Cognitive psychologist Weizhen Xie (Zane) of the NIH's National Institute of Neurological Disorders and Stroke (NINDS) works with people who have intractable epilepsy, a form of the disorder that can't be controlled with medications. During research into the brain activity of patients, he and his colleagues discovered something odd about human memory: It appears that certain basic words are consistently more memorable than other basic words.
The research is published in Nature Human Behaviour.
An odd find
Image source: Tsekhmister/Shutterstock
Xie's team was re-analyzing memory tests of 30 epilepsy patients undertaken by Kareem Zaghloul of NINDS.
"Our goal is to find and eliminate the source of these harmful and debilitating seizures," Zaghloul said. "The monitoring period also provides a rare opportunity to record the neural activity that controls other parts of our lives. With the help of these patient volunteers we have been able to uncover some of the blueprints behind our memories."
Specifically, the participants were shown word pairs, such as "hand" and "apple." To better understand how the brain might remember such pairings, after a brief interval, participants were supplied one of the two words and asked to recall the other. Of the 300 words used in the tests, five of them proved to be five times more likely to be recalled: pig, tank, doll, pond, and door.
The scientists were perplexed that these words were so much more memorable than words like "cat," "street," "stair," "couch," and "cloud."
Intrigued, the researchers looked at a second data source from a word test taken by 2,623 healthy individuals via Amazon's Mechanical Turk and found essentially the same thing.
"We saw that some things — in this case, words — may be inherently easier for our brains to recall than others," Zaghloul said. That the Mechanical Turk results were so similar may "provide the strongest evidence to date that what we discovered about how the brain controls memory in this set of patients may also be true for people outside of the study."
Why understanding memory matters
Image source: Orawan Pattarawimonchai/Shutterstock
"Our memories play a fundamental role in who we are and how our brains work," Xie said. "However, one of the biggest challenges of studying memory is that people often remember the same things in different ways, making it difficult for researchers to compare people's performances on memory tests." He added that the search for some kind of unified theory of memory has been going on for over a century.
If a comprehensive understanding of the way memory works can be developed, the researchers say that "we can predict what people should remember in advance and understand how our brains do this, then we might be able to develop better ways to evaluate someone's overall brain health."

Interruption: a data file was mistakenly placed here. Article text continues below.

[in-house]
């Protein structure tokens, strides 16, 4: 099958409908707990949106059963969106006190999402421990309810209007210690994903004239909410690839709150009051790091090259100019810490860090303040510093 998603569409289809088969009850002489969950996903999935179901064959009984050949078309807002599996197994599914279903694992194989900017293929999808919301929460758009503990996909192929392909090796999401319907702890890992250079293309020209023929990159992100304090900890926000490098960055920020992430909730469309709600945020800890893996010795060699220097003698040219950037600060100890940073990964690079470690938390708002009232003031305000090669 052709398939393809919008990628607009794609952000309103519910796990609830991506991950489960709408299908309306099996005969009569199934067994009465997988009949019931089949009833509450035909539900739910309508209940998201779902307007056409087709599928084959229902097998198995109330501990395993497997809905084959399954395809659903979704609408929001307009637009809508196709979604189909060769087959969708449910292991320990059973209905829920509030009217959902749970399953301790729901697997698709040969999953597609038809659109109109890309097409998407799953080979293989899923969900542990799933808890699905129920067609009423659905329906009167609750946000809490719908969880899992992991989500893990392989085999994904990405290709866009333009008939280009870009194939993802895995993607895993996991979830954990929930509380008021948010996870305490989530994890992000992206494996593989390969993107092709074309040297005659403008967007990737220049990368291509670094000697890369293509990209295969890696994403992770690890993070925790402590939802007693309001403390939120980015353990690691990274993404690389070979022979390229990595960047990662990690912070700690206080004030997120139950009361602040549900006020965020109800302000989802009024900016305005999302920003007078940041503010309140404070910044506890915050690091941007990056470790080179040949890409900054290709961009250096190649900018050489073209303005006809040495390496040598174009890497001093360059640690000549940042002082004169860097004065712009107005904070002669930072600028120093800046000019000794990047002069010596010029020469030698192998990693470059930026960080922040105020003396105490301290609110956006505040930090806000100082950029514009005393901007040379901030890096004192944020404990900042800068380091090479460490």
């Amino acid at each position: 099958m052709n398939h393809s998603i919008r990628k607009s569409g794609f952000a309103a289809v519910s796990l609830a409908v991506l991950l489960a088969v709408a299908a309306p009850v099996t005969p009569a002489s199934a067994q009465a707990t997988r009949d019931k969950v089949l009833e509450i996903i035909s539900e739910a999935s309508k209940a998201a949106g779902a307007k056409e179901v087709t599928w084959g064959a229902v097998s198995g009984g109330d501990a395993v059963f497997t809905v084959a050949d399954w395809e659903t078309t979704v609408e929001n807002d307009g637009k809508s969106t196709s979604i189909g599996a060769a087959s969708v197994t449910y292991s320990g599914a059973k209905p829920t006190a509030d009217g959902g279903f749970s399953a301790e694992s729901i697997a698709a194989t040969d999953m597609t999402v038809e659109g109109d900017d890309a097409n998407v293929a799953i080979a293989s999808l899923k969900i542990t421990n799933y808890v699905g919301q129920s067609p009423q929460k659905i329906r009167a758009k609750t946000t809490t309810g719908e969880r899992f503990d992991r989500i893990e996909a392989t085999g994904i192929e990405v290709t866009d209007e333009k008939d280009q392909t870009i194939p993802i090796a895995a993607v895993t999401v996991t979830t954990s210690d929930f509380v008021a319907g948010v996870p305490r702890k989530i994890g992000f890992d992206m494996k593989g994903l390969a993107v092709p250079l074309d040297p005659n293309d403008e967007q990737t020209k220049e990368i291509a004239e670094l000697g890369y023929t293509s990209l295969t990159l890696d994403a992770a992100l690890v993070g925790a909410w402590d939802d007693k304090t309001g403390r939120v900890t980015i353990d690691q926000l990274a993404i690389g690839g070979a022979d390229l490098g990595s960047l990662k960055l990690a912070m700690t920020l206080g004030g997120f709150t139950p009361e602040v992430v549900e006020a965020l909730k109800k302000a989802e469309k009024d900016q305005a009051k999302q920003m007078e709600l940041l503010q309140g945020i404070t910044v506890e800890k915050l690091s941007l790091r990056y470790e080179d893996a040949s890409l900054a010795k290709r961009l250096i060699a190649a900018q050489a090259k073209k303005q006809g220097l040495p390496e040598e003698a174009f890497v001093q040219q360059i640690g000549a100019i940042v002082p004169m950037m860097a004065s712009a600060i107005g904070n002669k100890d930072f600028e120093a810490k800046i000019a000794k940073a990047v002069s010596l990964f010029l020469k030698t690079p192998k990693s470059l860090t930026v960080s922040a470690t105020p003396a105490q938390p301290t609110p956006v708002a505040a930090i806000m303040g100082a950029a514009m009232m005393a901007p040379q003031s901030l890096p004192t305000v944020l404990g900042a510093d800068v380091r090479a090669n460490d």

Image source: joob_in/Shutterstock
Xie's interest in this was piqued during a conversation with Wilma Bainbridge of University of Chicago at a Christmas party a couple of years ago. Bainbridge was, at the time, wrapping up a study of 1,000 volunteers that suggested certain faces are universally more memorable than others.
Bainbridge recalls, "Our exciting finding is that there are some images of people or places that are inherently memorable for all people, even though we have each seen different things in our lives. And if image memorability is so powerful, this means we can know in advance what people are likely to remember or forget."
Image source: Anatomography/Wikimedia
At first, the scientists suspected that the memorable words and faces were simply recalled more frequently and were thus easier to recall. They envisioned them as being akin to "highly trafficked spots connected to smaller spots representing the less memorable words." They developed a modeling program based on word frequencies found in books, new articles, and Wikipedia pages. Unfortunately, the model was unable to predict or duplicate the results they saw in their clinical experiments.
Eventually, the researchers came to suspect that the memorability of certain words was linked to the frequency with which the brain used them as semantic links between other memories, making them often-visited hubs in individuals's memory networks, and therefore places the brain jumped to early and often when retrieving memories. This idea was supported by observed activity in participants' anterior temporal lobe, a language center.
In epilepsy patients, these words were so frequently recalled that subjects often shouted them out even when they were incorrect responses to word-pair inquiries.
Modern search engines no longer simply look for raw words when resolving an inquiry: They also look for semantic — contextual and meaning — connections so that the results they present may better anticipate what it is you're looking for. Xie suggests something similar may be happening in the brain: "You know when you type words into a search engine, and it shows you a list of highly relevant guesses? It feels like the search engine is reading your mind. Well, our results suggest that the brains of the subjects in this study did something similar when they tried to recall a paired word, and we think that this may happen when we remember many of our past experiences."
He also notes that it may one day be possible to leverage individuals' apparently wired-in knowledge of their language as a fixed point against which to assess the health of their memory and brain.